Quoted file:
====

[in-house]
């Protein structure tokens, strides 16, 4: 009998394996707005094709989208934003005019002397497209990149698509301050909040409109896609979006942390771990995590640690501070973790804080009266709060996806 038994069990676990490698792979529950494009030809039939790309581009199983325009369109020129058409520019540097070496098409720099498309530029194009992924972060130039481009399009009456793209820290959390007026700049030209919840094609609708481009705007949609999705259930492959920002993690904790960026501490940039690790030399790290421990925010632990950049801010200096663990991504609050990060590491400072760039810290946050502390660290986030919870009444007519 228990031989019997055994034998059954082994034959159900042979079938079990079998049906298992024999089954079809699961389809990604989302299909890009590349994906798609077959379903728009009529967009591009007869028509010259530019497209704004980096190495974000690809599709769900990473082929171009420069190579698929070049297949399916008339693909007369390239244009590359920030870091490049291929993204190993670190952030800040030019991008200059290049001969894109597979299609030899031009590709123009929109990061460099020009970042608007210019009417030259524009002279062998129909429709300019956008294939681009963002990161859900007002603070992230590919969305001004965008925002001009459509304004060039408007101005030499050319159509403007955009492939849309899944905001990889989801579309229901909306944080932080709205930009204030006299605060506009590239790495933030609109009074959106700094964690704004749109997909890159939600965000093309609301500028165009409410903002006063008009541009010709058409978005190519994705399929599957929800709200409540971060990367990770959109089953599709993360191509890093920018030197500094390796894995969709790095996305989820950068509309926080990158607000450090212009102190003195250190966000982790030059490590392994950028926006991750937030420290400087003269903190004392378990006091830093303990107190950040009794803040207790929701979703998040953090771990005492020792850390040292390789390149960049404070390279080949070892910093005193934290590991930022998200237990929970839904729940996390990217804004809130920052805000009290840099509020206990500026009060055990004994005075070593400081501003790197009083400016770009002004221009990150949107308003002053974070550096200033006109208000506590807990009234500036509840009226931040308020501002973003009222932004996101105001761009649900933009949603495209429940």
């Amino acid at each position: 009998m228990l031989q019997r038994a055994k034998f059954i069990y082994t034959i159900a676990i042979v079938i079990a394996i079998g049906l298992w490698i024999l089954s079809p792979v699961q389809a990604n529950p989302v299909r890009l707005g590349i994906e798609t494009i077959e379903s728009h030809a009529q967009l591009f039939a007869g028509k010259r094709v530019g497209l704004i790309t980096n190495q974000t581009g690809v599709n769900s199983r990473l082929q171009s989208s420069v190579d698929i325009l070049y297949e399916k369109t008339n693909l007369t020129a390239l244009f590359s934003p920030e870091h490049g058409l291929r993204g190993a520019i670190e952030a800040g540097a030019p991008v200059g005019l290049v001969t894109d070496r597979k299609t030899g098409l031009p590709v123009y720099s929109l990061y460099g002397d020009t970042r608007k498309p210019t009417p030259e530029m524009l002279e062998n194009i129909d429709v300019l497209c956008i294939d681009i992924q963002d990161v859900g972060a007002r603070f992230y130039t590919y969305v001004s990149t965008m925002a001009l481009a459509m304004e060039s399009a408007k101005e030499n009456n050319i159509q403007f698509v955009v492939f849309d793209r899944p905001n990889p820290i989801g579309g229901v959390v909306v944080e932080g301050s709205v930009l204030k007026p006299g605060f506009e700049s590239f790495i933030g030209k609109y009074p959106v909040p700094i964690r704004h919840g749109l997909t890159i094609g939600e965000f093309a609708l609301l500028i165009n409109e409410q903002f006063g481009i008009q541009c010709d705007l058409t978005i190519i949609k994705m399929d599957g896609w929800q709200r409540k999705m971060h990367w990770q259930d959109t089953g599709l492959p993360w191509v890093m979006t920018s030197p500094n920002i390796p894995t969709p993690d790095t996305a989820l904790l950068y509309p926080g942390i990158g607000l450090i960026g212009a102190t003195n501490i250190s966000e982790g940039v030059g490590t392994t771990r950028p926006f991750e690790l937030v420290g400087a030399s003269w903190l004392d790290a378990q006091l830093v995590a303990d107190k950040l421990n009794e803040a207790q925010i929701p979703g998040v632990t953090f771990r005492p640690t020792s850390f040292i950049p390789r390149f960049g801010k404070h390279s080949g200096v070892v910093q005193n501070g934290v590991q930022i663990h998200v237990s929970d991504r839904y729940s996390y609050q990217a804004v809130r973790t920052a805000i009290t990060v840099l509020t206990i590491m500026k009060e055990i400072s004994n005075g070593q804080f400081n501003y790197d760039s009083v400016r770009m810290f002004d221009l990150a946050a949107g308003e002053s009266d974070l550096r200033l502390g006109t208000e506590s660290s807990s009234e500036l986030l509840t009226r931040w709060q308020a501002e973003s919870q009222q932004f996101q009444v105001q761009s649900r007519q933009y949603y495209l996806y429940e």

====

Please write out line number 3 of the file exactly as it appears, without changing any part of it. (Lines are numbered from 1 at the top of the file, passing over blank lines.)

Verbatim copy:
């Amino acid at each position: 009998m228990l031989q019997r038994a055994k034998f059954i069990y082994t034959i159900a676990i042979v079938i079990a394996i079998g049906l298992w490698i024999l089954s079809p792979v699961q389809a990604n529950p989302v299909r890009l707005g590349i994906e798609t494009i077959e379903s728009h030809a009529q967009l591009f039939a007869g028509k010259r094709v530019g497209l704004i790309t980096n190495q974000t581009g690809v599709n769900s199983r990473l082929q171009s989208s420069v190579d698929i325009l070049y297949e399916k369109t008339n693909l007369t020129a390239l244009f590359s934003p920030e870091h490049g058409l291929r993204g190993a520019i670190e952030a800040g540097a030019p991008v200059g005019l290049v001969t894109d070496r597979k299609t030899g098409l031009p590709v123009y720099s929109l990061y460099g002397d020009t970042r608007k498309p210019t009417p030259e530029m524009l002279e062998n194009i129909d429709v300019l497209c956008i294939d681009i992924q963002d990161v859900g972060a007002r603070f992230y130039t590919y969305v001004s990149t965008m925002a001009l481009a459509m304004e060039s399009a408007k101005e030499n009456n050319i159509q403007f698509v955009v492939f849309d793209r899944p905001n990889p820290i989801g579309g229901v959390v909306v944080e932080g301050s709205v930009l204030k007026p006299g605060f506009e700049s590239f790495i933030g030209k609109y009074p959106v909040p700094i964690r704004h919840g749109l997909t890159i094609g939600e965000f093309a609708l609301l500028i165009n409109e409410q903002f006063g481009i008009q541009c010709d705007l058409t978005i190519i949609k994705m399929d599957g896609w929800q709200r409540k999705m971060h990367w990770q259930d959109t089953g599709l492959p993360w191509v890093m979006t920018s030197p500094n920002i390796p894995t969709p993690d790095t996305a989820l904790l950068y509309p926080g942390i990158g607000l450090i960026g212009a102190t003195n501490i250190s966000e982790g940039v030059g490590t392994t771990r950028p926006f991750e690790l937030v420290g400087a030399s003269w903190l004392d790290a378990q006091l830093v995590a303990d107190k950040l421990n009794e803040a207790q925010i929701p979703g998040v632990t953090f771990r005492p640690t020792s850390f040292i950049p390789r390149f960049g801010k404070h390279s080949g200096v070892v910093q005193n501070g934290v590991q930022i663990h998200v237990s929970d991504r839904y729940s996390y609050q990217a804004v809130r973790t920052a805000i009290t990060v840099l509020t206990i590491m500026k009060e055990i400072s004994n005075g070593q804080f400081n501003y790197d760039s009083v400016r770009m810290f002004d221009l990150a946050a949107g308003e002053s009266d974070l550096r200033l502390g006109t208000e506590s660290s807990s009234e500036l986030l509840t009226r931040w709060q308020a501002e973003s919870q009222q932004f996101q009444v105001q761009s649900r007519q933009y949603y495209l996806y429940e």